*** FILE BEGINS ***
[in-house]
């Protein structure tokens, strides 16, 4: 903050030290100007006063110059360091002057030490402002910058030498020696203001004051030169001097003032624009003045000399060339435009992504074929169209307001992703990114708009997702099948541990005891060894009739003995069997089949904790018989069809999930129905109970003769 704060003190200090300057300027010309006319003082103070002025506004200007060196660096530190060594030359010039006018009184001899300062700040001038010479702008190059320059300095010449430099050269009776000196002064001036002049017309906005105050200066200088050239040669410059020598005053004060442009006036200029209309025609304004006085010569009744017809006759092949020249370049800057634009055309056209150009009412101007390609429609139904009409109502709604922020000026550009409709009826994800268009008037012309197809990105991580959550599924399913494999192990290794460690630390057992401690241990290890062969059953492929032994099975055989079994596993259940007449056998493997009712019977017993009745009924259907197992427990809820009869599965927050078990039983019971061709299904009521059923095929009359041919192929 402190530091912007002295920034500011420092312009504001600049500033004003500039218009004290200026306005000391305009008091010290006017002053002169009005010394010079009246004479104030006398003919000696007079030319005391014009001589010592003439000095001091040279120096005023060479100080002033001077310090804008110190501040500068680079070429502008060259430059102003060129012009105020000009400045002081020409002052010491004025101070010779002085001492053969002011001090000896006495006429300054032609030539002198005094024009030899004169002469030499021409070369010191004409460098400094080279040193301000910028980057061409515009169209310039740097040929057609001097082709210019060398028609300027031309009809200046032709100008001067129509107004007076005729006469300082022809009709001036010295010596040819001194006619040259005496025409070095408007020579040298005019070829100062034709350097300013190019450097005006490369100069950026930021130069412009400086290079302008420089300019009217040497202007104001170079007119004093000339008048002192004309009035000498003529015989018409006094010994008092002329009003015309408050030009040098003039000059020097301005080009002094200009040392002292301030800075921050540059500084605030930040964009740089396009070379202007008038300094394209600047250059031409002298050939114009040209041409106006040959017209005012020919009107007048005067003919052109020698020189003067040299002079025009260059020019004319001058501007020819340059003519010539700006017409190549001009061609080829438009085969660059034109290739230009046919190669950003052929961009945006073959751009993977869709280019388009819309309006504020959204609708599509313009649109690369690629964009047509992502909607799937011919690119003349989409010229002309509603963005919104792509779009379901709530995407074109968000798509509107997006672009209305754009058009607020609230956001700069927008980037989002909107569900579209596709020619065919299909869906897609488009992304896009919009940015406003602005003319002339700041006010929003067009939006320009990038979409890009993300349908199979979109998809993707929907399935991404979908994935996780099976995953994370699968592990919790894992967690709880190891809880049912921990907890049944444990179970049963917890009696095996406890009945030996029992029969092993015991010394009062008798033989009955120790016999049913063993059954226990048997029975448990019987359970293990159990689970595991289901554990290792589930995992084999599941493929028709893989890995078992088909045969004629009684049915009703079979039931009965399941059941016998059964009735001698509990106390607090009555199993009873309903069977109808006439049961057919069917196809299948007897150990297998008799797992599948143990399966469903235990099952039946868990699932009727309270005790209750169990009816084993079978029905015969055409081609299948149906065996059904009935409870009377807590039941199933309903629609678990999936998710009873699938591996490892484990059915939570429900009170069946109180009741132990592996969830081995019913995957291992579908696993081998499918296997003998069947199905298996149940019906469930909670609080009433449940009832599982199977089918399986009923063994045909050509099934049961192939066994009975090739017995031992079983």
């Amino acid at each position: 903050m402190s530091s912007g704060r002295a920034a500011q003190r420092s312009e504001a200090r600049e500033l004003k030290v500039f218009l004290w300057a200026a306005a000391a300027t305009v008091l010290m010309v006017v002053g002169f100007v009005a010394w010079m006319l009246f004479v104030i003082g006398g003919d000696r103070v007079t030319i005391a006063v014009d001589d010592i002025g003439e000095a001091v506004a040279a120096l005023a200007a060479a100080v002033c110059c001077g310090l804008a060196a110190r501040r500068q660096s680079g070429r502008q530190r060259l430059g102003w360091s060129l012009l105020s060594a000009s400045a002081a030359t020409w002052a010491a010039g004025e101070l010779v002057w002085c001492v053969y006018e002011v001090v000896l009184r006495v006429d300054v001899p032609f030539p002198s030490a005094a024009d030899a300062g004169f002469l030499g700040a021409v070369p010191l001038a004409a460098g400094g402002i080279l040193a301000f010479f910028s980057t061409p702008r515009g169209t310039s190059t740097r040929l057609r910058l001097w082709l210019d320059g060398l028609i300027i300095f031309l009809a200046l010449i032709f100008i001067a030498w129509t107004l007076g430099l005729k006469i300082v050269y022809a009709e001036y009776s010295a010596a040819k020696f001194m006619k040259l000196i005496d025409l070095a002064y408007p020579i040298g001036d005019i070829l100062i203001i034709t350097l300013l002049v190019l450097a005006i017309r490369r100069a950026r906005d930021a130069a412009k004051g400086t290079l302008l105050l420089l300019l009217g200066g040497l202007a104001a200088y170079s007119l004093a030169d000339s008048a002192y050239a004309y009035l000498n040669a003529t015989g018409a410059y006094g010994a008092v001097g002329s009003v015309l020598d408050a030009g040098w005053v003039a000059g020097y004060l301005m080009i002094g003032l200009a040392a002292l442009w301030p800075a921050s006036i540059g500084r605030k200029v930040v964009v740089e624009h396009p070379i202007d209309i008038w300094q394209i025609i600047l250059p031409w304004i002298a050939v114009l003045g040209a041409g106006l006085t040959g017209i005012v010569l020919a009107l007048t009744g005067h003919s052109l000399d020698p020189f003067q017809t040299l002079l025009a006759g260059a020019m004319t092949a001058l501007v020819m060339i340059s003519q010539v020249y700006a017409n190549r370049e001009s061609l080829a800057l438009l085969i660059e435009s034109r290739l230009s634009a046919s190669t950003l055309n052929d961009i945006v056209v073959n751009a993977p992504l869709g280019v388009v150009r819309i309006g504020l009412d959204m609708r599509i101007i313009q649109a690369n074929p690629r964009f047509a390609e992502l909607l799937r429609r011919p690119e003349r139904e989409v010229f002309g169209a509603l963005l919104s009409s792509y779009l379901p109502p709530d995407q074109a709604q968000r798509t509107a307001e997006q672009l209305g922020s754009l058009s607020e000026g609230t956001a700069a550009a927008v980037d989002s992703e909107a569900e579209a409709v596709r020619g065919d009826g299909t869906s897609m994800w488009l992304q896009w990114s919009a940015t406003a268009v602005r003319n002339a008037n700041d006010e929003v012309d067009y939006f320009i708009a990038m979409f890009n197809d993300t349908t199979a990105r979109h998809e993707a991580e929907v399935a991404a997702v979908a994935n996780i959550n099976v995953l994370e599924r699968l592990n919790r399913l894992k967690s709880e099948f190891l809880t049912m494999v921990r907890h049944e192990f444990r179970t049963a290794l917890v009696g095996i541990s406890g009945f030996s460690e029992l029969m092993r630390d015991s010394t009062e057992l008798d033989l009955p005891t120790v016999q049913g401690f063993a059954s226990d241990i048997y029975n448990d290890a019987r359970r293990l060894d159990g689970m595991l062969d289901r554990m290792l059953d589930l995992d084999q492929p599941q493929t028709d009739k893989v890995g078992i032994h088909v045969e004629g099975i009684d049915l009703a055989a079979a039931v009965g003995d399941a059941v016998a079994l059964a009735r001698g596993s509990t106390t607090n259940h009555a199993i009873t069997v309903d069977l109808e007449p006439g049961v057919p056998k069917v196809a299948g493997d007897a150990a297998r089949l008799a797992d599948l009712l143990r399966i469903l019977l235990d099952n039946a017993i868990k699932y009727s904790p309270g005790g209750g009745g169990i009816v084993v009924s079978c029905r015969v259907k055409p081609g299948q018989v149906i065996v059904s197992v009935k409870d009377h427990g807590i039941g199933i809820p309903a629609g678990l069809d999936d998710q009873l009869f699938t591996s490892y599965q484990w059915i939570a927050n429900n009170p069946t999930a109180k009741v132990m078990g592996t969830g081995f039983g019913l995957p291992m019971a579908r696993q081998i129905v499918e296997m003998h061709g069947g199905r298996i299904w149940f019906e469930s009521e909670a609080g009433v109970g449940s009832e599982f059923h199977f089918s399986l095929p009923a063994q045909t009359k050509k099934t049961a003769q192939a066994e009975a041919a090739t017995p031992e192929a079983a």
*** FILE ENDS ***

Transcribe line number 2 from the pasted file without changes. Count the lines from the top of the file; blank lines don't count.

């Protein structure tokens, strides 16, 4: 903050030290100007006063110059360091002057030490402002910058030498020696203001004051030169001097003032624009003045000399060339435009992504074929169209307001992703990114708009997702099948541990005891060894009739003995069997089949904790018989069809999930129905109970003769 704060003190200090300057300027010309006319003082103070002025506004200007060196660096530190060594030359010039006018009184001899300062700040001038010479702008190059320059300095010449430099050269009776000196002064001036002049017309906005105050200066200088050239040669410059020598005053004060442009006036200029209309025609304004006085010569009744017809006759092949020249370049800057634009055309056209150009009412101007390609429609139904009409109502709604922020000026550009409709009826994800268009008037012309197809990105991580959550599924399913494999192990290794460690630390057992401690241990290890062969059953492929032994099975055989079994596993259940007449056998493997009712019977017993009745009924259907197992427990809820009869599965927050078990039983019971061709299904009521059923095929009359041919192929 402190530091912007002295920034500011420092312009504001600049500033004003500039218009004290200026306005000391305009008091010290006017002053002169009005010394010079009246004479104030006398003919000696007079030319005391014009001589010592003439000095001091040279120096005023060479100080002033001077310090804008110190501040500068680079070429502008060259430059102003060129012009105020000009400045002081020409002052010491004025101070010779002085001492053969002011001090000896006495006429300054032609030539002198005094024009030899004169002469030499021409070369010191004409460098400094080279040193301000910028980057061409515009169209310039740097040929057609001097082709210019060398028609300027031309009809200046032709100008001067129509107004007076005729006469300082022809009709001036010295010596040819001194006619040259005496025409070095408007020579040298005019070829100062034709350097300013190019450097005006490369100069950026930021130069412009400086290079302008420089300019009217040497202007104001170079007119004093000339008048002192004309009035000498003529015989018409006094010994008092002329009003015309408050030009040098003039000059020097301005080009002094200009040392002292301030800075921050540059500084605030930040964009740089396009070379202007008038300094394209600047250059031409002298050939114009040209041409106006040959017209005012020919009107007048005067003919052109020698020189003067040299002079025009260059020019004319001058501007020819340059003519010539700006017409190549001009061609080829438009085969660059034109290739230009046919190669950003052929961009945006073959751009993977869709280019388009819309309006504020959204609708599509313009649109690369690629964009047509992502909607799937011919690119003349989409010229002309509603963005919104792509779009379901709530995407074109968000798509509107997006672009209305754009058009607020609230956001700069927008980037989002909107569900579209596709020619065919299909869906897609488009992304896009919009940015406003602005003319002339700041006010929003067009939006320009990038979409890009993300349908199979979109998809993707929907399935991404979908994935996780099976995953994370699968592990919790894992967690709880190891809880049912921990907890049944444990179970049963917890009696095996406890009945030996029992029969092993015991010394009062008798033989009955120790016999049913063993059954226990048997029975448990019987359970293990159990689970595991289901554990290792589930995992084999599941493929028709893989890995078992088909045969004629009684049915009703079979039931009965399941059941016998059964009735001698509990106390607090009555199993009873309903069977109808006439049961057919069917196809299948007897150990297998008799797992599948143990399966469903235990099952039946868990699932009727309270005790209750169990009816084993079978029905015969055409081609299948149906065996059904009935409870009377807590039941199933309903629609678990999936998710009873699938591996490892484990059915939570429900009170069946109180009741132990592996969830081995019913995957291992579908696993081998499918296997003998069947199905298996149940019906469930909670609080009433449940009832599982199977089918399986009923063994045909050509099934049961192939066994009975090739017995031992079983």